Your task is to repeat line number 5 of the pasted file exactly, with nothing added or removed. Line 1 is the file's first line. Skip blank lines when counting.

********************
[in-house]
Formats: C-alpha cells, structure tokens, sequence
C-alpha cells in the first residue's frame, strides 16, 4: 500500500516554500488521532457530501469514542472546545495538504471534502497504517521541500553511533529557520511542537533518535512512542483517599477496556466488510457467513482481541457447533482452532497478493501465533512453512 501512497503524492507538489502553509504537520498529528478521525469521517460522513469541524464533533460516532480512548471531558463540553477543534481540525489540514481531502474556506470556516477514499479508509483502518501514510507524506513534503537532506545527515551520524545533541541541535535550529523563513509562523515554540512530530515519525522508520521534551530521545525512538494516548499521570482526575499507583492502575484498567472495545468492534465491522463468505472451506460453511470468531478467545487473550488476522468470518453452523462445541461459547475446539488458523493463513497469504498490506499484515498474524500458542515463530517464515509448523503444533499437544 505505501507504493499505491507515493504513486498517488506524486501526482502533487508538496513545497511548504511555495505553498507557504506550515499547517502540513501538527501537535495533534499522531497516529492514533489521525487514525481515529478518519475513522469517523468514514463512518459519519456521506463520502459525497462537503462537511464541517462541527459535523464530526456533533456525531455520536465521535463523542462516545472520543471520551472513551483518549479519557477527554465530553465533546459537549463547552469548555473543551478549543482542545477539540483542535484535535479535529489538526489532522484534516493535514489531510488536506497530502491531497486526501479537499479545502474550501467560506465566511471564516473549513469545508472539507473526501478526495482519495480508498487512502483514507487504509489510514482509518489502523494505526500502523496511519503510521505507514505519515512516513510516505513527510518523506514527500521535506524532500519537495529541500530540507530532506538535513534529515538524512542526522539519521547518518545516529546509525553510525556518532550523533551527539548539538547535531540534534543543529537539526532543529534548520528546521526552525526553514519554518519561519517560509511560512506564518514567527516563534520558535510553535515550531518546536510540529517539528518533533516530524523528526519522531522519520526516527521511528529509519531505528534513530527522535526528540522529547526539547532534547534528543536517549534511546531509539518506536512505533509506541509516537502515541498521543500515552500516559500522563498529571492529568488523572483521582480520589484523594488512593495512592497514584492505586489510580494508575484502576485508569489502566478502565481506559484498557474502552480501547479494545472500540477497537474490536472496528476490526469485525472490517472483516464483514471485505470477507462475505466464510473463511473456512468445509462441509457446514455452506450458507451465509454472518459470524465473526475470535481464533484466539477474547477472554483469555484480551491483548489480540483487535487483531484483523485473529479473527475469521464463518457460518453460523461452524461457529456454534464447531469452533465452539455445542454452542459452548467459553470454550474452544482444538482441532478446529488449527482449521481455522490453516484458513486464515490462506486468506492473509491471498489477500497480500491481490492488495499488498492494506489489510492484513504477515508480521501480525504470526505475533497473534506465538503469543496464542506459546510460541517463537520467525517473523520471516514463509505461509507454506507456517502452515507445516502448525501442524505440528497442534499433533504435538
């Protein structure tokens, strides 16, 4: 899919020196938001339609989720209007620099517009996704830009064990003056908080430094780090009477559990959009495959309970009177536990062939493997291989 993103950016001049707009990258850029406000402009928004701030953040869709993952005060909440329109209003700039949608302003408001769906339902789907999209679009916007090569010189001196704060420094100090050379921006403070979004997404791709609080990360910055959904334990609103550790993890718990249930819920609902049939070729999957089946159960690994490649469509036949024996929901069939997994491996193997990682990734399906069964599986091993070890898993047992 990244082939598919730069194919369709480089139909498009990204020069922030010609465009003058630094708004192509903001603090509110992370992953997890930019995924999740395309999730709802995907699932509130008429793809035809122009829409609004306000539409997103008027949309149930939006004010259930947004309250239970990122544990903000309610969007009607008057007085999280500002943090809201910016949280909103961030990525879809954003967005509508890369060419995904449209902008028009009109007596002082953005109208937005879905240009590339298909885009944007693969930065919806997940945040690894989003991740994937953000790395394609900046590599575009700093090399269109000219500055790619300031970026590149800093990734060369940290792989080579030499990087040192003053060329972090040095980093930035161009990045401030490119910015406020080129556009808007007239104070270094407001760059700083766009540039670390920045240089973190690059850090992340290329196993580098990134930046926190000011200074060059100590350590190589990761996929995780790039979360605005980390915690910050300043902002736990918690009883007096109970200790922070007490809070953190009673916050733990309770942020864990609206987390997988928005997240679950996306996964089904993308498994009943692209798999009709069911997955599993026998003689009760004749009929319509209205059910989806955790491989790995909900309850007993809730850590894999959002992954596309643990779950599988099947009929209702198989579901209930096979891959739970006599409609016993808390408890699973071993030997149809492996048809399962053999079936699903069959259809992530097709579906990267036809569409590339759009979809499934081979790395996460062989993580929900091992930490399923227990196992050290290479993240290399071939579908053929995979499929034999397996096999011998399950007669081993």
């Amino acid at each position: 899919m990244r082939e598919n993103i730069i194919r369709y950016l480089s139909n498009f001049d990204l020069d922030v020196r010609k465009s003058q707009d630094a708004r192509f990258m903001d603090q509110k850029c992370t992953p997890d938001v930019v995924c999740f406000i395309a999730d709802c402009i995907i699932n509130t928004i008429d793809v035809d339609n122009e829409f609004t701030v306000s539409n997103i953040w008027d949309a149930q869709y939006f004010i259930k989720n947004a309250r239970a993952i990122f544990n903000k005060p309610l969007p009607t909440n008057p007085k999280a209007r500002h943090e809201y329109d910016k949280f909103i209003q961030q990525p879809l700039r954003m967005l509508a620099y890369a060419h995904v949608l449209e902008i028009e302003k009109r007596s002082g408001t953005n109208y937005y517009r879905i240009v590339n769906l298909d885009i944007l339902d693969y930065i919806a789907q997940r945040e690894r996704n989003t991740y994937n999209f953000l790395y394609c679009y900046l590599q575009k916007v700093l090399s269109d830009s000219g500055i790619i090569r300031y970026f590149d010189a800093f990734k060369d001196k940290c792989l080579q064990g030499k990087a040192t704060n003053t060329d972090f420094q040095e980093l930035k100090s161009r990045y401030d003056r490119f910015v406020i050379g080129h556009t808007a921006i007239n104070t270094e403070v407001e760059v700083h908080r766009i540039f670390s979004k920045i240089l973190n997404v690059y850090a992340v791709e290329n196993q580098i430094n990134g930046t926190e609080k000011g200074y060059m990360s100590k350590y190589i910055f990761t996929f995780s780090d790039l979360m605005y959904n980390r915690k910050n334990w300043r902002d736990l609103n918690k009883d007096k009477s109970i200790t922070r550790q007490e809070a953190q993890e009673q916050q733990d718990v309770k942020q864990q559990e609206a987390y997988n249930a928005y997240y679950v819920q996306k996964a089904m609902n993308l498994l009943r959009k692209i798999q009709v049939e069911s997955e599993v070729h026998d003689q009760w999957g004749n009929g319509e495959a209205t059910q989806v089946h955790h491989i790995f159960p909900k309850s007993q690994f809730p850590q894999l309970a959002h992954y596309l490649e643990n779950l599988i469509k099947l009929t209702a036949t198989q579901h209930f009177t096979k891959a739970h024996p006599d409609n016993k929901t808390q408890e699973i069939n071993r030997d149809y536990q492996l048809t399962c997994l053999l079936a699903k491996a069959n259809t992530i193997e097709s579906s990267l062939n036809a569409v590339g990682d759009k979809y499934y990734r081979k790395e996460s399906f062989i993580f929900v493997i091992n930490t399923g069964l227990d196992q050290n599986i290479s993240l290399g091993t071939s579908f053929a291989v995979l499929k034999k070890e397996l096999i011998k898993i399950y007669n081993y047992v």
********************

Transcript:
């Amino acid at each position: 899919m990244r082939e598919n993103i730069i194919r369709y950016l480089s139909n498009f001049d990204l020069d922030v020196r010609k465009s003058q707009d630094a708004r192509f990258m903001d603090q509110k850029c992370t992953p997890d938001v930019v995924c999740f406000i395309a999730d709802c402009i995907i699932n509130t928004i008429d793809v035809d339609n122009e829409f609004t701030v306000s539409n997103i953040w008027d949309a149930q869709y939006f004010i259930k989720n947004a309250r239970a993952i990122f544990n903000k005060p309610l969007p009607t909440n008057p007085k999280a209007r500002h943090e809201y329109d910016k949280f909103i209003q961030q990525p879809l700039r954003m967005l509508a620099y890369a060419h995904v949608l449209e902008i028009e302003k009109r007596s002082g408001t953005n109208y937005y517009r879905i240009v590339n769906l298909d885009i944007l339902d693969y930065i919806a789907q997940r945040e690894r996704n989003t991740y994937n999209f953000l790395y394609c679009y900046l590599q575009k916007v700093l090399s269109d830009s000219g500055i790619i090569r300031y970026f590149d010189a800093f990734k060369d001196k940290c792989l080579q064990g030499k990087a040192t704060n003053t060329d972090f420094q040095e980093l930035k100090s161009r990045y401030d003056r490119f910015v406020i050379g080129h556009t808007a921006i007239n104070t270094e403070v407001e760059v700083h908080r766009i540039f670390s979004k920045i240089l973190n997404v690059y850090a992340v791709e290329n196993q580098i430094n990134g930046t926190e609080k000011g200074y060059m990360s100590k350590y190589i910055f990761t996929f995780s780090d790039l979360m605005y959904n980390r915690k910050n334990w300043r902002d736990l609103n918690k009883d007096k009477s109970i200790t922070r550790q007490e809070a953190q993890e009673q916050q733990d718990v309770k942020q864990q559990e609206a987390y997988n249930a928005y997240y679950v819920q996306k996964a089904m609902n993308l498994l009943r959009k692209i798999q009709v049939e069911s997955e599993v070729h026998d003689q009760w999957g004749n009929g319509e495959a209205t059910q989806v089946h955790h491989i790995f159960p909900k309850s007993q690994f809730p850590q894999l309970a959002h992954y596309l490649e643990n779950l599988i469509k099947l009929t209702a036949t198989q579901h209930f009177t096979k891959a739970h024996p006599d409609n016993k929901t808390q408890e699973i069939n071993r030997d149809y536990q492996l048809t399962c997994l053999l079936a699903k491996a069959n259809t992530i193997e097709s579906s990267l062939n036809a569409v590339g990682d759009k979809y499934y990734r081979k790395e996460s399906f062989i993580f929900v493997i091992n930490t399923g069964l227990d196992q050290n599986i290479s993240l290399g091993t071939s579908f053929a291989v995979l499929k034999k070890e397996l096999i011998k898993i399950y007669n081993y047992v």